By focussing on each smaller task rather than the larger picture, you feel better about completing each step and more motivated to keep going.

6. Write down your goals

Though it may seem silly, writing down your goals can help you achieve them. We are only human and forget things from time to time, and your resolutions can be one of these things that can just slip your mind.

You can write your goals down in a diary, in your phone, or stick reminders around the house. Also, writing down your goals can help you clarify what you want to achieve and motivate you to keep going.

(Also if you date your notes regarding your resolutions, can you see exactly how far you’ve come once you’ve achieved them).

7. Share your resolutions with others

Another way to not forget about your resolution is to tell someone what you’re trying to achieve. Plus, if no one knows about what you’re trying to accomplish, if you start to forget about your goal, no one is there to help you get back on track. You also feel more motivated to complete your goal if you’ve shared it with others, as you now have a sense of obligation and accountability.

8. Automate where possible

Chances are you have a smart phone, laptop, tablet, computer, or some other form of technology that can help you follow through with your New Year’s resolution. By setting reminders, scheduling times to reflect, keeping a food diary, counting your steps, etc. you can track your progress and motivate yourself to keep going.

Just remember, you can set as many reminders as you want, but you still have to put in the hard work to achieve your goals!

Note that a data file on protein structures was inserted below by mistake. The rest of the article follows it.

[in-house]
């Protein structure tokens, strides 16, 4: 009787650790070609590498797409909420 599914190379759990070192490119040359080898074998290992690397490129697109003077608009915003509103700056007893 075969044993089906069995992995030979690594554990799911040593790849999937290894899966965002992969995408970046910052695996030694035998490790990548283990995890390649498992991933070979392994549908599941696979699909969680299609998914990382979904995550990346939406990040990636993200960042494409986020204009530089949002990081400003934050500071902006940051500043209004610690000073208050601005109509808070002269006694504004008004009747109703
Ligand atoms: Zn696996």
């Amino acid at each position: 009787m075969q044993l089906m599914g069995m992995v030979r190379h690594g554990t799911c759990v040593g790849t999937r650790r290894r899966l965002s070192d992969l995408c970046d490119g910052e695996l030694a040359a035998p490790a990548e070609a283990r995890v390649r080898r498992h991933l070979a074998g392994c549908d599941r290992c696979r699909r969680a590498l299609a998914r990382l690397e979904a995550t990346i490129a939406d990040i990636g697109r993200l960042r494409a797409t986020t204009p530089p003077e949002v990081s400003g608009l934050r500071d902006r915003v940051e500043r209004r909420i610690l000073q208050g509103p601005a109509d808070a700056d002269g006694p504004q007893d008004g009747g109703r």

9. Review your resolution regularly

As mentioned earlier, it is easy for your resolution to slip your mind, however, even if you are constantly thinking about your resolution, if you don’t review it regularly, you can easily lose track of your progress or give up all together. You should be aiming to review your resolution at least once a month but know the more frequently you revisit it the better. You’ll be able to not only see how you’re progressing, but also make adjustments to your goal based on that progress or your life.

10. If you fall off track, get back on quick

Setbacks can happen, there are always going to be obstacles in your way, and it is really easy to just give up, but it will be sooooo much better if you pick yourself back up and complete your resolution to the best of your ability.

You are not a failure if you complete your goal late or if you need to change your resolution based on circumstances in or out of your control, if you just try your best, keep pushing through, and encourage yourself to get to the finish line, you are a success.

Just remember to stay positive, try to make your changes at a steady pace and of an achievable size, and don’t give up! You’ve got this!